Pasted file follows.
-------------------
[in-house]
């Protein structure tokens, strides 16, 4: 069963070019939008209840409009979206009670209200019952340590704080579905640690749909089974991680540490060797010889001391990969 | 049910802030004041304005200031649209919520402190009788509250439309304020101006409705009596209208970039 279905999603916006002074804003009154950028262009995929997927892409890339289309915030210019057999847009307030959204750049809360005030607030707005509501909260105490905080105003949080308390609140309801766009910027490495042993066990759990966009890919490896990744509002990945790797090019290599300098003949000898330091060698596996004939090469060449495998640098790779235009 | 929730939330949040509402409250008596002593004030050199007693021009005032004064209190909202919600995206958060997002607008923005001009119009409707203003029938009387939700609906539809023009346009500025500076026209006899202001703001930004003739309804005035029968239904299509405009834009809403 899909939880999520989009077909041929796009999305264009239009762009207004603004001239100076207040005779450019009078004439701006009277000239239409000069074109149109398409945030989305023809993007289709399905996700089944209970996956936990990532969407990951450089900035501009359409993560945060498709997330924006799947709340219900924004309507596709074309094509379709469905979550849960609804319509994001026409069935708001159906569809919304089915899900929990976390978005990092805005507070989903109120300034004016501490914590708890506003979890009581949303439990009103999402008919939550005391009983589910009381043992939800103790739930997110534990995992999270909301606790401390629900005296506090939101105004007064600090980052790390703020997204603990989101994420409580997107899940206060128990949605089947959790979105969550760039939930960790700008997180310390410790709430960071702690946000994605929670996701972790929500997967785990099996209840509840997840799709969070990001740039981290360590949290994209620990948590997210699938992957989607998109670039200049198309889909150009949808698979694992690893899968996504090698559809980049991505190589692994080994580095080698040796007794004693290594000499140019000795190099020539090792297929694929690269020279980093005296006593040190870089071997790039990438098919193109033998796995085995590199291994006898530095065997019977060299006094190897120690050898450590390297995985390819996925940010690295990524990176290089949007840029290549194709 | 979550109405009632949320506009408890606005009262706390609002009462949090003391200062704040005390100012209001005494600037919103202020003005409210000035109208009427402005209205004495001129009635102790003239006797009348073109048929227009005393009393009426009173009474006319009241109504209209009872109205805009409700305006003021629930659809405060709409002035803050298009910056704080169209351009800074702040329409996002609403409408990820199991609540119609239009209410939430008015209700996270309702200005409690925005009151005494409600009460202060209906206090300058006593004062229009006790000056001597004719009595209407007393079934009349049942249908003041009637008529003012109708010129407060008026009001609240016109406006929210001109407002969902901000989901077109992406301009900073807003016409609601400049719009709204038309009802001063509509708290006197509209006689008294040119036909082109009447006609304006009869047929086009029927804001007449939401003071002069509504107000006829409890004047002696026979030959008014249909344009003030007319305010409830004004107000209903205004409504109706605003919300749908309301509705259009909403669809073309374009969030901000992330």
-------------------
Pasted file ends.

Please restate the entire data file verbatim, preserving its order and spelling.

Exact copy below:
[in-house]
């Protein structure tokens, strides 16, 4: 069963070019939008209840409009979206009670209200019952340590704080579905640690749909089974991680540490060797010889001391990969 | 049910802030004041304005200031649209919520402190009788509250439309304020101006409705009596209208970039 279905999603916006002074804003009154950028262009995929997927892409890339289309915030210019057999847009307030959204750049809360005030607030707005509501909260105490905080105003949080308390609140309801766009910027490495042993066990759990966009890919490896990744509002990945790797090019290599300098003949000898330091060698596996004939090469060449495998640098790779235009 | 929730939330949040509402409250008596002593004030050199007693021009005032004064209190909202919600995206958060997002607008923005001009119009409707203003029938009387939700609906539809023009346009500025500076026209006899202001703001930004003739309804005035029968239904299509405009834009809403 899909939880999520989009077909041929796009999305264009239009762009207004603004001239100076207040005779450019009078004439701006009277000239239409000069074109149109398409945030989305023809993007289709399905996700089944209970996956936990990532969407990951450089900035501009359409993560945060498709997330924006799947709340219900924004309507596709074309094509379709469905979550849960609804319509994001026409069935708001159906569809919304089915899900929990976390978005990092805005507070989903109120300034004016501490914590708890506003979890009581949303439990009103999402008919939550005391009983589910009381043992939800103790739930997110534990995992999270909301606790401390629900005296506090939101105004007064600090980052790390703020997204603990989101994420409580997107899940206060128990949605089947959790979105969550760039939930960790700008997180310390410790709430960071702690946000994605929670996701972790929500997967785990099996209840509840997840799709969070990001740039981290360590949290994209620990948590997210699938992957989607998109670039200049198309889909150009949808698979694992690893899968996504090698559809980049991505190589692994080994580095080698040796007794004693290594000499140019000795190099020539090792297929694929690269020279980093005296006593040190870089071997790039990438098919193109033998796995085995590199291994006898530095065997019977060299006094190897120690050898450590390297995985390819996925940010690295990524990176290089949007840029290549194709 | 979550109405009632949320506009408890606005009262706390609002009462949090003391200062704040005390100012209001005494600037919103202020003005409210000035109208009427402005209205004495001129009635102790003239006797009348073109048929227009005393009393009426009173009474006319009241109504209209009872109205805009409700305006003021629930659809405060709409002035803050298009910056704080169209351009800074702040329409996002609403409408990820199991609540119609239009209410939430008015209700996270309702200005409690925005009151005494409600009460202060209906206090300058006593004062229009006790000056001597004719009595209407007393079934009349049942249908003041009637008529003012109708010129407060008026009001609240016109406006929210001109407002969902901000989901077109992406301009900073807003016409609601400049719009709204038309009802001063509509708290006197509209006689008294040119036909082109009447006609304006009869047929086009029927804001007449939401003071002069509504107000006829409890004047002696026979030959008014249909344009003030007319305010409830004004107000209903205004409504109706605003919300749908309301509705259009909403669809073309374009969030901000992330």